- 0Jan 8, '13 by imaginationsOur OTs are pretty good at this but they're usually from the brain injury team when they're getting proactive... When I worked on the ward we had a long term ICU patient (16yr old girl suffered massive brain injury following routine, minimally invasive tumour removal, now trache and stuck in the hospital) make it to us on the ward with a somewhat structured daily timetable developed by ICU that incorporated wake up and morning hygiene routine, feeds and rest time. However when we came to the ward the brain injury OT got involved pretty quickly settling up a ward friendly timetable that included her weekly schedule (physio, OT, speech etc) and her daily timetable (rest, feeds, bath, trache changes etc). This was printed on a +++ large poster in bold print in her room and drilled into her mum so that every nurse caring for her could. not. miss it. I think it was helpful to mum, who needed guidance, and ward staff, in working their day around the patient's timetable (i.e. fitting their three other patients in around this patient's set routine).
- 0Jan 11, '13 by umcRNThanks for the replies. I guess this is not something just my hospital has trouble with. Our OT's certainly wouldn't set up an ICU patients schedule but they will try to see patients during certain times and help them stick to their schedule. I guess we just have to keep experimenting and trying. If a parent sets up a schedule for their kiddo then we're pretty good about sticking to it but when the parents are having trouble with it it's hard for us to implement something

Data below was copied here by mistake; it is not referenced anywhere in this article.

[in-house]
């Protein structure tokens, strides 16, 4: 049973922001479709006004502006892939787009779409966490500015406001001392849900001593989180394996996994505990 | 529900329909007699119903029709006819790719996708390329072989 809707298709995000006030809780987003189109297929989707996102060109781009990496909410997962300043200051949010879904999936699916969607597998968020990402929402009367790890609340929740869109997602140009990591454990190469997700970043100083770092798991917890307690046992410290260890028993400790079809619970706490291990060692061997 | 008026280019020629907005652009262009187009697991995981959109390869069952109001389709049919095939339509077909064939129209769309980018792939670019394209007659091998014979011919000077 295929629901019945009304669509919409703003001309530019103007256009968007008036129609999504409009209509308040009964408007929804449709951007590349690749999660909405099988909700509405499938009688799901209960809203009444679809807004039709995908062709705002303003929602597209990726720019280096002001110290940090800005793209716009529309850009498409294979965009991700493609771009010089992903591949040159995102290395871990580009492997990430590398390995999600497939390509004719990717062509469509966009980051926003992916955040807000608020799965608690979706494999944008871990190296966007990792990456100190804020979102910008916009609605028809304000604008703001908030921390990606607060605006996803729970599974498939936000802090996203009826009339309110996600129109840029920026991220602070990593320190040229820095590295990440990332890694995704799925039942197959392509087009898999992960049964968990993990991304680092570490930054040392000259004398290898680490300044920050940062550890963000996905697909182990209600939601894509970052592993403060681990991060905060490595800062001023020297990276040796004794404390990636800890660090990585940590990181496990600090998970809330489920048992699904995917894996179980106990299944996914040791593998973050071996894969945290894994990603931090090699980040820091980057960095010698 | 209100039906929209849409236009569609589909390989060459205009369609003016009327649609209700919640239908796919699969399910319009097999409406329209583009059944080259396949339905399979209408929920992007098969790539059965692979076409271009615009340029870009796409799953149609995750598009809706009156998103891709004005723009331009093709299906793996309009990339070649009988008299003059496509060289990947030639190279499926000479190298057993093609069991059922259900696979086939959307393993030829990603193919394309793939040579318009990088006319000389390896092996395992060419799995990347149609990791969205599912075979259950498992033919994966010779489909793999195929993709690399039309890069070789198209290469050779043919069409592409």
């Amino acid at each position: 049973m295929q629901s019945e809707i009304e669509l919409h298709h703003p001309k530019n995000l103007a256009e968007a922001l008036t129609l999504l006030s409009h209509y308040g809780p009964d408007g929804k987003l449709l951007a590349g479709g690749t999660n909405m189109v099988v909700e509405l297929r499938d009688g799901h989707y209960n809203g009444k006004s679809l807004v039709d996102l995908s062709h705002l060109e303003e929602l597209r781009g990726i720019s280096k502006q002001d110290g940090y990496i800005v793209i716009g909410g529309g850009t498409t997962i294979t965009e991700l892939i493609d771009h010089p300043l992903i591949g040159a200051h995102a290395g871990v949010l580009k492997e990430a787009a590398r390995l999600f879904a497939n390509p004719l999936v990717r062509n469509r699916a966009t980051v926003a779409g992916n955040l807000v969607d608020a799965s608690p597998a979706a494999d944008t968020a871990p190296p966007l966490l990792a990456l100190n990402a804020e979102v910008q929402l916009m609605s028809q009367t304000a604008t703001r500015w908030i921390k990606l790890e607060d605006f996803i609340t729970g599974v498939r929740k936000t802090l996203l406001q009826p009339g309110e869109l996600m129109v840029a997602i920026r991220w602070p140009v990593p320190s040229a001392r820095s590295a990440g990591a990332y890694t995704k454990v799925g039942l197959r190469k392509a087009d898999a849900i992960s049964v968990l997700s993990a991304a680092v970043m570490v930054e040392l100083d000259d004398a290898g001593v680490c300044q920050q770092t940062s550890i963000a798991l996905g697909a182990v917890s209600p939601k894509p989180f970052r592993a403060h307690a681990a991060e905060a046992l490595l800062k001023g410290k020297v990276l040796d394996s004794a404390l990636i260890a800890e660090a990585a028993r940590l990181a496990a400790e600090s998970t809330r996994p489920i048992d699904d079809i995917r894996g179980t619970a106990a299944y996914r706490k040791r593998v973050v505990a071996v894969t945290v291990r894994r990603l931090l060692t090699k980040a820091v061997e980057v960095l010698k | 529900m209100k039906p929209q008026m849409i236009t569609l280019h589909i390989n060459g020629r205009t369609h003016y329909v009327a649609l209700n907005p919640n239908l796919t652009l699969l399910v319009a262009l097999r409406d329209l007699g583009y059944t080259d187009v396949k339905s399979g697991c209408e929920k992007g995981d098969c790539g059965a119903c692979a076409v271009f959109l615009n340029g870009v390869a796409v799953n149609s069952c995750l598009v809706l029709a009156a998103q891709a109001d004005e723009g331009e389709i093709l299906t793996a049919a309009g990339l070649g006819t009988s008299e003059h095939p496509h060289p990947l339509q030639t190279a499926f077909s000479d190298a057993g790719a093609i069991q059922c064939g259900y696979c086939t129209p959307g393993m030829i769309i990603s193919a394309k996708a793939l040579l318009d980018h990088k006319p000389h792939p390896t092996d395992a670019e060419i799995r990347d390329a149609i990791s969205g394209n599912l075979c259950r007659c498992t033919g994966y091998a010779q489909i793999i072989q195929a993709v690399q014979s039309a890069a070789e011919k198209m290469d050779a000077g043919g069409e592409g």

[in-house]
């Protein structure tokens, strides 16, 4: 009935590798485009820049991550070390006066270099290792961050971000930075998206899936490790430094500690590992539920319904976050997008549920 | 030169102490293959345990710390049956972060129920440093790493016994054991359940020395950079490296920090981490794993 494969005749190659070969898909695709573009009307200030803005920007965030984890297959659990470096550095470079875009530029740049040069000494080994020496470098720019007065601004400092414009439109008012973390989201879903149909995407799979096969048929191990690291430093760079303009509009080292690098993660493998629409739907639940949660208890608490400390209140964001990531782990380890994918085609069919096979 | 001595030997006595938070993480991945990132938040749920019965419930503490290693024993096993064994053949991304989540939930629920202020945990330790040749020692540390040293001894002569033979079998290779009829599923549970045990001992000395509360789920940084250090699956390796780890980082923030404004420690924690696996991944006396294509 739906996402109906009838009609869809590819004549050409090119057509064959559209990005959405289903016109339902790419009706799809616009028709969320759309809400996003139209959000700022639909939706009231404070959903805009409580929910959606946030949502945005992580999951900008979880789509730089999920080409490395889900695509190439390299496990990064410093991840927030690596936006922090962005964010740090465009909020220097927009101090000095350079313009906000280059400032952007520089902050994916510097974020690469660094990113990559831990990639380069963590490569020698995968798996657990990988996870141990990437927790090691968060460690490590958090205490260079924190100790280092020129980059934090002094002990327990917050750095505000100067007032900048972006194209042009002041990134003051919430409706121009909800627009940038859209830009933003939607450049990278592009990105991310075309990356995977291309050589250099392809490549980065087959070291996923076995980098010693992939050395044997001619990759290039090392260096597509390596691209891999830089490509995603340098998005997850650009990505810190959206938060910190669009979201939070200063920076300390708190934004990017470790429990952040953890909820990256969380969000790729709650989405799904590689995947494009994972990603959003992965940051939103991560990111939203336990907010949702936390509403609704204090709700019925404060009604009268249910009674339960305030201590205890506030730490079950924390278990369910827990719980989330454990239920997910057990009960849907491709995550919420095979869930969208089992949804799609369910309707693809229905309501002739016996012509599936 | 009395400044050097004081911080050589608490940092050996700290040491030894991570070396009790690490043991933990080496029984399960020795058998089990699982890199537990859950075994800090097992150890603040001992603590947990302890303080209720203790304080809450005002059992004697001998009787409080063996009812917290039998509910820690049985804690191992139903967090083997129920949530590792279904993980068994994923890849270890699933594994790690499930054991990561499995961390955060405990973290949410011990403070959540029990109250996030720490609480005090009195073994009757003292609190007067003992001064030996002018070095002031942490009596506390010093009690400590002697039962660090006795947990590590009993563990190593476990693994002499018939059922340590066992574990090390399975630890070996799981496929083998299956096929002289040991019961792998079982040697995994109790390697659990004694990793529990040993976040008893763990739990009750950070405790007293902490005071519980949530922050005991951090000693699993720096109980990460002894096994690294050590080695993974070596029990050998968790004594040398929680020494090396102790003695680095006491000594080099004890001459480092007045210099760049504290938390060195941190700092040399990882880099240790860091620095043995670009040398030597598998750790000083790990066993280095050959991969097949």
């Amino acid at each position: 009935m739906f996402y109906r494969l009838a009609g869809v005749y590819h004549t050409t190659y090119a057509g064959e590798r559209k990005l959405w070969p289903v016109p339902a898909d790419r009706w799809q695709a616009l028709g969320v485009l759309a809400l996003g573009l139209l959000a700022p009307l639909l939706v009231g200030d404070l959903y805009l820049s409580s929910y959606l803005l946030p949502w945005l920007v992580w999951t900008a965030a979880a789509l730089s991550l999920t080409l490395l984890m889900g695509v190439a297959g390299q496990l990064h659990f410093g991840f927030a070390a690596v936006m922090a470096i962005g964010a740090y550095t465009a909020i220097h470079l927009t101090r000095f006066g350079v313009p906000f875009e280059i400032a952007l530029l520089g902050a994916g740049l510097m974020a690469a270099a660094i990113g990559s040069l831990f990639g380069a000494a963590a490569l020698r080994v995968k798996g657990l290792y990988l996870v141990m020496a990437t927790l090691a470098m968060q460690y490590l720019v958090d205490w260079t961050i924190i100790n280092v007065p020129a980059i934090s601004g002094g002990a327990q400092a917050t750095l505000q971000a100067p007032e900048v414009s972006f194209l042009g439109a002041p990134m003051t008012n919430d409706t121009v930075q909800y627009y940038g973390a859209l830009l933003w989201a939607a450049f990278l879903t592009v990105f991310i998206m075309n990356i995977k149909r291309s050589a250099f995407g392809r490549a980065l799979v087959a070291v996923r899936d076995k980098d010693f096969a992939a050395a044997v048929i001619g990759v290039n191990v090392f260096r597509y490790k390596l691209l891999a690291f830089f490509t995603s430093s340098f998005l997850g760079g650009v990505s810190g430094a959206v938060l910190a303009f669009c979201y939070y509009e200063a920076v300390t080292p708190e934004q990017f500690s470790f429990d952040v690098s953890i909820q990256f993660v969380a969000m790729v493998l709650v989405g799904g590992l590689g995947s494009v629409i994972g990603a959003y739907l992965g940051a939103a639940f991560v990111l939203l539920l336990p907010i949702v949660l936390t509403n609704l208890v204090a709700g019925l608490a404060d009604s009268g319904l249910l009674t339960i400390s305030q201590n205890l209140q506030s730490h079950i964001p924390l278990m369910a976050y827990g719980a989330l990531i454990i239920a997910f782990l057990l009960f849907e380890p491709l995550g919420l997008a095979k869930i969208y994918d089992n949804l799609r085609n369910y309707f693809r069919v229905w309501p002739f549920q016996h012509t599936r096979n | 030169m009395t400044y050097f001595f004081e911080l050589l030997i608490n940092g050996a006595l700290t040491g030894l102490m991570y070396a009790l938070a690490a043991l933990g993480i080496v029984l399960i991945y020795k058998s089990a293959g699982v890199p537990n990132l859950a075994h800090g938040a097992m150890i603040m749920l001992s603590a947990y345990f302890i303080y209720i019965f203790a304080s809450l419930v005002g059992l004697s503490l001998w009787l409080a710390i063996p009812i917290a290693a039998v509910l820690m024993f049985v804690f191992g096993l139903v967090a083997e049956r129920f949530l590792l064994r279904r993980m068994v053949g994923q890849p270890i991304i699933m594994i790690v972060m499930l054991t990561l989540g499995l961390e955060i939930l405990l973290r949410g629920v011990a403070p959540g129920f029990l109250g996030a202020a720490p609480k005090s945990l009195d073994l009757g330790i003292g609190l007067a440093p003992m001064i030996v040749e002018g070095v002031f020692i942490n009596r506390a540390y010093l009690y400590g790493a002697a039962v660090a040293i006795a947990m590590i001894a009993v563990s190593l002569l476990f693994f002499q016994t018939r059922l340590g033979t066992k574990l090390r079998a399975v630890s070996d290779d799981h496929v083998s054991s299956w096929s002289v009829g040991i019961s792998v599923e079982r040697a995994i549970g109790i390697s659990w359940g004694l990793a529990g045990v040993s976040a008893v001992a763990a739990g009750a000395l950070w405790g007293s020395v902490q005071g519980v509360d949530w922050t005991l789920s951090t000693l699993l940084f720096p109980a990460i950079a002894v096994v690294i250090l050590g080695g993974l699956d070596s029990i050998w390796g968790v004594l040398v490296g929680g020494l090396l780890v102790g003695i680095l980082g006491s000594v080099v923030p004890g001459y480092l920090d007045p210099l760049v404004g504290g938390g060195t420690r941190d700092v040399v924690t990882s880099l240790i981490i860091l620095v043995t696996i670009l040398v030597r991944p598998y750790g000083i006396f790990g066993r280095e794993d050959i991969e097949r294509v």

- 0Jan 20, '13 by AnonRNCDo you have a Child Life Specialist? Social worker? Someone needs to establish a relationship with the family and let them know that it's okay to place limits on a sick child. Both the child and the nursing staff need the child to be on some type of schedule. A schedule would even allow the parents to take a break sometimes!
- 0Jan 26, '13 by NotReady4PrimeTime Senior ModeratorQuote from umcRNAre you sure we don't work together??We have a child life therapist but to be honest she's pretty useless. When we call her she basically just co es and drops off toys and leaves. She never spends much time with the kiddos, so frustrating.
- 0Jan 26, '13 by umcRNQuote from janfrnI wish since your program seems so much more advanced with your cardiacs! Haha but no I am down here in the USA stillAre you sure we don't work together??
Its unfortunate that this seems to be a common trend though. our picu child life therapists are beyond fantastic and whenever we get a kid from the picu they will continue to follow them but the "heart institute" has their own and like I said, useless
- 0Jan 27, '13 by NotReady4PrimeTime Senior ModeratorPerhaps we are "advanced"; I wish we were also realistically selective.
Our child life program is divided up on party lines too. The CL therapist assigned to the non-cardiacs is better at interacting with the kids. The one with the cardiac team is more worried about appearances. (She definitely doesn't dress to play with children.) She makes an appearance on the unit and chats up the parent(s) - especially those who are frequent flyers, tosses a glance or two at the kid, might come back later with a toy or some books, hands them off to the nurse and disappears again. There are signs up in several prominent places in the unit that indicate that NO child life services (like sibling support, hand- or foot molds, etc) are to be offered to families until Child Life has agreed to provide them. Why bother at all then?